The founding chairman of U.S. Century Bank in Miami will step down.

Ramon Rasco, who has led the board of the $938 million-asset bank since 2002, will step down at yearend, U.S. Century said Thursday. R. Alex Acosta, a former U.S. attorney for the southern district of Florida, will succeed Rasco as chairman, the company said.

Rasco is stepping down to focus on his law firm in Coral Gables, Fla., and his family, he said in a news release. His resignation was first reported in the South Florida Business Journal.

Several shareholder lawsuits have accused Rasco and other directors of using U.S. Century as a piggybank to fund outside business ventures and make below-market loans to their family and friends. U.S. Century persuaded a judge to toss out one shareholder suit against Rasco and other directors in October.

With Rasco's departure, all directors targeted by the suits have left U.S. Century's board, the South Florida Business Journal said.

"Although the bank has been a major commitment that has consumed a very large amount of my time, effort and passion over more than a decade, it is time for me to move on," Rasco said in a news release. "[I]n the last five, very difficult, years, together with the bank's board and management, I helped the bank navigate through its many challenges."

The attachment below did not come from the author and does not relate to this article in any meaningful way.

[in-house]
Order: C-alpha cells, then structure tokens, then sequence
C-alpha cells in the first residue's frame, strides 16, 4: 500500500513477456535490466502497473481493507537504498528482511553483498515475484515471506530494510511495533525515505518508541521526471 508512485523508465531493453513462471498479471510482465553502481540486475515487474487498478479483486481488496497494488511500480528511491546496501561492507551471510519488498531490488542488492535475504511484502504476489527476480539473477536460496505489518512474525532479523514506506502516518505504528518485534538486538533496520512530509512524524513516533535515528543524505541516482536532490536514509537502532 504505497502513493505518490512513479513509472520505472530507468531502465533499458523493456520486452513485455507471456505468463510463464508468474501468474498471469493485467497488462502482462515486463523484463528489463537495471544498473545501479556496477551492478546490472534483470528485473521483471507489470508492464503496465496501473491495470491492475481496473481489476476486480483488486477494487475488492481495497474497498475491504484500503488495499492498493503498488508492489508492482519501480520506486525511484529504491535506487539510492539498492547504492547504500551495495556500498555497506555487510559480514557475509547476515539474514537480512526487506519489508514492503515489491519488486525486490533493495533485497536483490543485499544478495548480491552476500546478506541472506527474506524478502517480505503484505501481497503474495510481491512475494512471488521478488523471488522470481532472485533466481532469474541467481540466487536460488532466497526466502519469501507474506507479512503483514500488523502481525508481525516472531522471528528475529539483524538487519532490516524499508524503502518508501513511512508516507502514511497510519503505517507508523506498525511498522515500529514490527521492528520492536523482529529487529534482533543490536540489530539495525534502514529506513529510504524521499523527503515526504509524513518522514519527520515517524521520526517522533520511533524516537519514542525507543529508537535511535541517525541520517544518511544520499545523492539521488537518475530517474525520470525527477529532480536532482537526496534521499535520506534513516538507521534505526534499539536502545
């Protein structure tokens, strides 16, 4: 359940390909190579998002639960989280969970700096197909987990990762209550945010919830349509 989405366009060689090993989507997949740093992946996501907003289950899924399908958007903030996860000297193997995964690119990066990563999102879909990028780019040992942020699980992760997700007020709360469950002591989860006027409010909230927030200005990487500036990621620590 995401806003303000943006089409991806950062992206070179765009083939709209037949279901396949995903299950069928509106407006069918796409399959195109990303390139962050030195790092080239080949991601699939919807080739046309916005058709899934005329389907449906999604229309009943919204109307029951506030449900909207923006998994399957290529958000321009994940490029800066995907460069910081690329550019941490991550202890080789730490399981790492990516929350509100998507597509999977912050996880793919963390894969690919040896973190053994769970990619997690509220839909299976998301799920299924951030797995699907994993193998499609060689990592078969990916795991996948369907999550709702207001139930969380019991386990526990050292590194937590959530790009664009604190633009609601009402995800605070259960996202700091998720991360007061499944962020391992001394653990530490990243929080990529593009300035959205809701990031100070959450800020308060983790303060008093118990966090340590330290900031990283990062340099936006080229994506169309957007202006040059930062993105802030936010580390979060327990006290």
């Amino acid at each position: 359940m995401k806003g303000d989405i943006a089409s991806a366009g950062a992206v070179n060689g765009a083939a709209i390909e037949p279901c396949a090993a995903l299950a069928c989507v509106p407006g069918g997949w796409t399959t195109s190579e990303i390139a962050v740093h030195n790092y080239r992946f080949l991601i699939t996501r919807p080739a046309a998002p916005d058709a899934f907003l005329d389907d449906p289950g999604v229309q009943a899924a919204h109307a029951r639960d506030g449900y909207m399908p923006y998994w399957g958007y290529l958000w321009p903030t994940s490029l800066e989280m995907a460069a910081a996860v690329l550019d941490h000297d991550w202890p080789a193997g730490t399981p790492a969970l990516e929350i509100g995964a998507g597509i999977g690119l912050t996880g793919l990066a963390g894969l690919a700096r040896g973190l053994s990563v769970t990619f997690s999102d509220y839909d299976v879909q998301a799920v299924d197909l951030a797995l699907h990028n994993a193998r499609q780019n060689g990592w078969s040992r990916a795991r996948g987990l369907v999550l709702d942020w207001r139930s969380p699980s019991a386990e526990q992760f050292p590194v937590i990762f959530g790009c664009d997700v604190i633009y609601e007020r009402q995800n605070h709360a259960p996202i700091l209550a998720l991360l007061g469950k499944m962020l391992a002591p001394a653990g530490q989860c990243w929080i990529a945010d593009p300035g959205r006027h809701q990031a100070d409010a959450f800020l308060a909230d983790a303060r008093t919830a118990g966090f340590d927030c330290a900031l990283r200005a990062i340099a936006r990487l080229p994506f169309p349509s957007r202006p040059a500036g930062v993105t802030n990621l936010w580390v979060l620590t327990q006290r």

Acosta has been the dean of the law school at Florida International University in Miami since 2009. He was the U.S. Attorney for South Florida from 2005 through 2009; earlier, he was the assistant attorney general for the civil rights division for the U.S. Justice Department. He also clerked for Supreme Court Justice Samuel Alito when Alito was a judge on the U.S. Court of Appeals.

U.S. Century is one of the largest troubled banks in the country, and was hit hard by the Florida housing bust. It agreed this year to a recapitalization deal that would give a controlling stake in the company to a group led by Miami real estate investors.

Under the deal, the investor group would redeem at a substantial discount U.S. Century's $50.2 balance with the Troubled Asset Relief Program. The deal would also clear about $95 million in bad loans off U.S. Century’s books.

But the recapitalization is on hold pending regulatory approval, and its closing deadline is Dec. 31. 

U.S. Century agreed to sell itself to C1 Bank in St. Petersburg, Fla., last year, but that deal fell through because of difficulties related to repayment of U.S. Century's debt to Tarp.

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